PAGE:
006 — Morning after 🍳
Breakfast, boundaries and a country churchyard, plus the terror of leaving and what comes next.
Welcome back to The Notebooks. If you missed the last, this is where we were.
If you’re coming in fresh, The Notebooks is a piece of long form writing, based on a true story, served in weekly instalments. You can read it yourself or listen to me read it in the VoiceOver.
Pieces in The Notebooks may have a song-matching, like wine and cheese.
Song-match this piece with: All I Really Want, Alanis Morissette.
Not your quick-release serotonin fix, The Notebooks are in it for the long haul.
Now re-opening The Notebooks to June 2006….
It is a truth universally ignored that a single woman in possession of a large hangover must be in want of a string of small disasters.
I checked Facebook as soon as I got back to my room. Nothing from last night yet — but I know there will be. Tags, pokes, amusing photos from the nunnery. New in-jokes from the party in Cowley that I’m not party to.
I sighed. Post-Geoff, I felt bleary and fuzzy. A one night stand like getting erased, rubbed out. Perforated, edges unclear; spilling out through holes and oozing into others. Unsure where they stop and I begin.
Out of toothpaste too and damned if I’m going to meet everyone for breakfast without brushing him off my teeth first.
Glasses on. I usually wear contacts — putting them in making me more awake, sharpening everything — but this morning I just threw on my glasses and ran out of college towards Tesco.
Rounding the corner into the front quad, I ploughed headlong into Rachel, one of my tutors.
Rachel doesn’t like me very much. I’ve never quite been able to work out why. She gives the impression that she thinks I’m taking the piss, a bit of a smart-arse — and certainly too conventionally attractive for my own good. In tutorials, my efforts never suffice, insights never rise above rudimentary.
Rachel is also head of the selection committee for the BCL (remember? That prestigious Masters I’m hoping to join?).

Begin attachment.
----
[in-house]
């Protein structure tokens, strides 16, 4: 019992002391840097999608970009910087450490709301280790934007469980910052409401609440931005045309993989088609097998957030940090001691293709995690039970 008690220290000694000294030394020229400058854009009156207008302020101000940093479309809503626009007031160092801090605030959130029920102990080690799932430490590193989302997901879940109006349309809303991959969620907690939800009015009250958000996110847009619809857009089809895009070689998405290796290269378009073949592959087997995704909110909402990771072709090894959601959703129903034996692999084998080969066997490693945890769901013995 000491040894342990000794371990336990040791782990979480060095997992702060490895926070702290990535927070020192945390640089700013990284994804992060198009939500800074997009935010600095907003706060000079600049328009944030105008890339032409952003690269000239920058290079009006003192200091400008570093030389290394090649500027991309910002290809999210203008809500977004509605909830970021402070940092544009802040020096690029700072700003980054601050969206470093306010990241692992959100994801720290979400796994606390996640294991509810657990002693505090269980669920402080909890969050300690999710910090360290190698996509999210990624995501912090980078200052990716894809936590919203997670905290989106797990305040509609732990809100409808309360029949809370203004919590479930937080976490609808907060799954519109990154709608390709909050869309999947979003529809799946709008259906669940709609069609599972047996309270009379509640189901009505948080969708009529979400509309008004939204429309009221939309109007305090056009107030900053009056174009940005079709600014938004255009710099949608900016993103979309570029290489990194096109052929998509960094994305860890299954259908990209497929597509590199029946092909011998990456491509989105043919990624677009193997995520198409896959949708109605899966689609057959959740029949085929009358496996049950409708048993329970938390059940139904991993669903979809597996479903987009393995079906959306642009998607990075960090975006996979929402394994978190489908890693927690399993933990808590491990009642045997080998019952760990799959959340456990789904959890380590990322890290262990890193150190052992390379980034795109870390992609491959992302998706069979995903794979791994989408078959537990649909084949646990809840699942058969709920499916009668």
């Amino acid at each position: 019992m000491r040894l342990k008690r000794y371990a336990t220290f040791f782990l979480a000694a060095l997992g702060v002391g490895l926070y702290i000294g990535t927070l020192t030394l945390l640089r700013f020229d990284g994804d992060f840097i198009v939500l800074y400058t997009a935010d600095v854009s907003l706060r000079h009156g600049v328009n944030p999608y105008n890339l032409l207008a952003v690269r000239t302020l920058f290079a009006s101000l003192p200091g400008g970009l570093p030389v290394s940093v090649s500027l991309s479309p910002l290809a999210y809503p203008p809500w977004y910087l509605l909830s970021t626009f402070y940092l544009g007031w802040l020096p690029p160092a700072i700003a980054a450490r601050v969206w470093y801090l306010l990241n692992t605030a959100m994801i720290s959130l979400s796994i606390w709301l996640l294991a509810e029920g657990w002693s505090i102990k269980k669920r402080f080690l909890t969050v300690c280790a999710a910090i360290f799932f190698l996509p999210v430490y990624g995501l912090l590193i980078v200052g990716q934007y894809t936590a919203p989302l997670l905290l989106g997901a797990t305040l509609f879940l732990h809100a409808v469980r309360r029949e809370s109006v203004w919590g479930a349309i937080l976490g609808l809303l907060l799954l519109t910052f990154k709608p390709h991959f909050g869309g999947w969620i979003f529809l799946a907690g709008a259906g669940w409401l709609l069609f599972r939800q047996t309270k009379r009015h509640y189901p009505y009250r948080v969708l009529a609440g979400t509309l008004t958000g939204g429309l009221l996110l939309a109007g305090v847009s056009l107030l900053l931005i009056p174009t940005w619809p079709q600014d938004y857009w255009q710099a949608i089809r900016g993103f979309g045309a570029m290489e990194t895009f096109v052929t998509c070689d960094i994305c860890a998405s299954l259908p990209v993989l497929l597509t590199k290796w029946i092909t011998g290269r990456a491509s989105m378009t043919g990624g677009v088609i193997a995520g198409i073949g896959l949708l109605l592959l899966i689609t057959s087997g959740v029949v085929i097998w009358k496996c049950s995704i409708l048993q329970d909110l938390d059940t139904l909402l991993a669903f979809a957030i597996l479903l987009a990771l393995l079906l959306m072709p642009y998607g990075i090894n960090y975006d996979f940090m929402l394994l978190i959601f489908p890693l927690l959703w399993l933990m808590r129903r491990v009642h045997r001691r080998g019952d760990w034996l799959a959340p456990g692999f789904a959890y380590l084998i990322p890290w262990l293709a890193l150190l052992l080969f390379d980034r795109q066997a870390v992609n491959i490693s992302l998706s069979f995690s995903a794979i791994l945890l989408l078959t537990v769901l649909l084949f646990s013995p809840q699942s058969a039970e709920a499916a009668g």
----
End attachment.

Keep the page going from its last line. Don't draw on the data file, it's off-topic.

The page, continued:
“Oh, morning Rachel!” Silent internal thank you prayer that she is seeing me now, rushing out of college, demure in shoes and glasses — and not half an hour earlier when I was rolling into college, barefoot and mascara-streaked.
“Good morning.” A smile that doesn’t touch the sides. “Where are you rushing off to? Exams already over, aren’t they?” Forced attempt at jollity.
“I’m out of toothpaste.”
“An important errand!” More frosty pseudo-jollity. “Don’t let me detain you.”
Rolling eyes, I legged it down Broad Street, pausing a moment at the corner of St. Giles to register that, across the street, the lights in Tesco were lit.
I dodged a couple of buses and hurled myself full force into the automatic sliding doors at the entrance to Tesco.
The doors reverberated with the force of impact and I reeled backwards, insensate. I became aware that I was lying on the pavement outside a definitely-still-closed Tesco. My glasses felt like they were embedded in the bridge of my nose. My skull, still intact, was conducting pain from my eyeballs.
A homeless man lying about twenty feet away in the bus shelter sat up in concern.
“You alright mate?”
Pulled myself up to sitting, prising glasses out of the bridge of my nose, I touched my face experimentally. There was nothing immediately askew. My hangover compounded; proliferated and flowered behind my eyes like an algebraic equation.
Bill Bryson once observed there is an interesting phenomenon of causing oneself intense and debilitating pain — but without the type of serious injury that necessitates X-rays, general anaesthetic and weeks in bed eating ice cream and watching Sex and the City. I might be paraphrasing slightly there but, sitting on the pavement outside Tesco, I knew exactly what he meant.
I dabbed at the blood cruising southwards from my nostrils. As my vision joined back to one, I saw the sign on the door. Tesco opens at 10am. Another five minutes, according to my phone.
I plugged my nostrils with a receipt I found in my pocket and, when the doors slid open, slipped inside and found the toothpaste, picked up some tampons and a few other bits and pieces.
The cashier was animated with the woman in front of me, chatting away like they were old pals. She turned to retrieve a pack of cigarettes.
“Ha, I just caught that, did you see it?” She was holding a bottle of Jameson. The woman waiting to pay for her cigarettes hadn’t seen it. Nor had I. “Did you see that? I can’t believe no one saw that.”
The cigarettes woman made a knowing face:
“No one ever sees your catches, babe, only your falls.”
“So true. That’s always the way.” The cashier shook her head in wonder.
“Always the way.”
They are having a real sage, bonding moment. When the cigarettes lady leaves, it’s my turn.
I imagine — hope — the cashier will be likewise engaged and contemplative with me. It’s been a lonely 12 hours.
As she started scanning my stuff, I said, as a hopeful precursor to conversational intimacy: